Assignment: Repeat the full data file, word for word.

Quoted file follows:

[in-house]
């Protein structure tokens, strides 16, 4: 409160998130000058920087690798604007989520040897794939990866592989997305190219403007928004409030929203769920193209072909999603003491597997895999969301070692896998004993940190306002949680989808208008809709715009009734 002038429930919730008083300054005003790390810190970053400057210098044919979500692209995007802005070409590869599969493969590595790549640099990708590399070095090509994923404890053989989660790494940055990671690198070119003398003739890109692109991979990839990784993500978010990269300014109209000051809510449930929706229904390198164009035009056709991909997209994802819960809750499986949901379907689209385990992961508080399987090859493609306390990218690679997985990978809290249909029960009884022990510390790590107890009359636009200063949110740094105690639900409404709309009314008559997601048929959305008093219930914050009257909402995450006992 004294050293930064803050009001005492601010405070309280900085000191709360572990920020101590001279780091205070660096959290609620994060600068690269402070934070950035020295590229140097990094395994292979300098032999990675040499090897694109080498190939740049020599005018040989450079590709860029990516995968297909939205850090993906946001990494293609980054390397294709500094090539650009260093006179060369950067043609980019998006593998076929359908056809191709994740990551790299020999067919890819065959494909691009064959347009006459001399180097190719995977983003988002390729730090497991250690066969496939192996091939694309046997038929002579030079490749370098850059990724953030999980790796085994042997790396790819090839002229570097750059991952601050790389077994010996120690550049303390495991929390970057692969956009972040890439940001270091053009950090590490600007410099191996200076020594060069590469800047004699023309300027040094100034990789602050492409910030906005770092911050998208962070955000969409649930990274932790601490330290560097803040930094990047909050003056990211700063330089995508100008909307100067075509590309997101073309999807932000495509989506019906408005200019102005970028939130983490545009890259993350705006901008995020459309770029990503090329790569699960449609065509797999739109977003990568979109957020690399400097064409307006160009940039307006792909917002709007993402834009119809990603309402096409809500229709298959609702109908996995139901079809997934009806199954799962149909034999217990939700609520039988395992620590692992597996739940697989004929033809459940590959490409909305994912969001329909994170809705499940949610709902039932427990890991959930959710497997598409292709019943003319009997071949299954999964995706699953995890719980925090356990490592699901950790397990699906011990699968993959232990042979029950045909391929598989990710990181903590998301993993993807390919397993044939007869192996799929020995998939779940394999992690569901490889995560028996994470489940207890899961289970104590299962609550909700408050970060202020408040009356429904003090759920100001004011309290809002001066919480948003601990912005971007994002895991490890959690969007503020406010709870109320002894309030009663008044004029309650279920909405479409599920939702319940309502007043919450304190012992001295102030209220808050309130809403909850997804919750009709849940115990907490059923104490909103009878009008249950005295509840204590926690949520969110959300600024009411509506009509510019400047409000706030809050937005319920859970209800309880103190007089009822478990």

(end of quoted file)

[in-house]
């Protein structure tokens, strides 16, 4: 409160998130000058920087690798604007989520040897794939990866592989997305190219403007928004409030929203769920193209072909999603003491597997895999969301070692896998004993940190306002949680989808208008809709715009009734 002038429930919730008083300054005003790390810190970053400057210098044919979500692209995007802005070409590869599969493969590595790549640099990708590399070095090509994923404890053989989660790494940055990671690198070119003398003739890109692109991979990839990784993500978010990269300014109209000051809510449930929706229904390198164009035009056709991909997209994802819960809750499986949901379907689209385990992961508080399987090859493609306390990218690679997985990978809290249909029960009884022990510390790590107890009359636009200063949110740094105690639900409404709309009314008559997601048929959305008093219930914050009257909402995450006992 004294050293930064803050009001005492601010405070309280900085000191709360572990920020101590001279780091205070660096959290609620994060600068690269402070934070950035020295590229140097990094395994292979300098032999990675040499090897694109080498190939740049020599005018040989450079590709860029990516995968297909939205850090993906946001990494293609980054390397294709500094090539650009260093006179060369950067043609980019998006593998076929359908056809191709994740990551790299020999067919890819065959494909691009064959347009006459001399180097190719995977983003988002390729730090497991250690066969496939192996091939694309046997038929002579030079490749370098850059990724953030999980790796085994042997790396790819090839002229570097750059991952601050790389077994010996120690550049303390495991929390970057692969956009972040890439940001270091053009950090590490600007410099191996200076020594060069590469800047004699023309300027040094100034990789602050492409910030906005770092911050998208962070955000969409649930990274932790601490330290560097803040930094990047909050003056990211700063330089995508100008909307100067075509590309997101073309999807932000495509989506019906408005200019102005970028939130983490545009890259993350705006901008995020459309770029990503090329790569699960449609065509797999739109977003990568979109957020690399400097064409307006160009940039307006792909917002709007993402834009119809990603309402096409809500229709298959609702109908996995139901079809997934009806199954799962149909034999217990939700609520039988395992620590692992597996739940697989004929033809459940590959490409909305994912969001329909994170809705499940949610709902039932427990890991959930959710497997598409292709019943003319009997071949299954999964995706699953995890719980925090356990490592699901950790397990699906011990699968993959232990042979029950045909391929598989990710990181903590998301993993993807390919397993044939007869192996799929020995998939779940394999992690569901490889995560028996994470489940207890899961289970104590299962609550909700408050970060202020408040009356429904003090759920100001004011309290809002001066919480948003601990912005971007994002895991490890959690969007503020406010709870109320002894309030009663008044004029309650279920909405479409599920939702319940309502007043919450304190012992001295102030209220808050309130809403909850997804919750009709849940115990907490059923104490909103009878009008249950005295509840204590926690949520969110959300600024009411509506009509510019400047409000706030809050937005319920859970209800309880103190007089009822478990």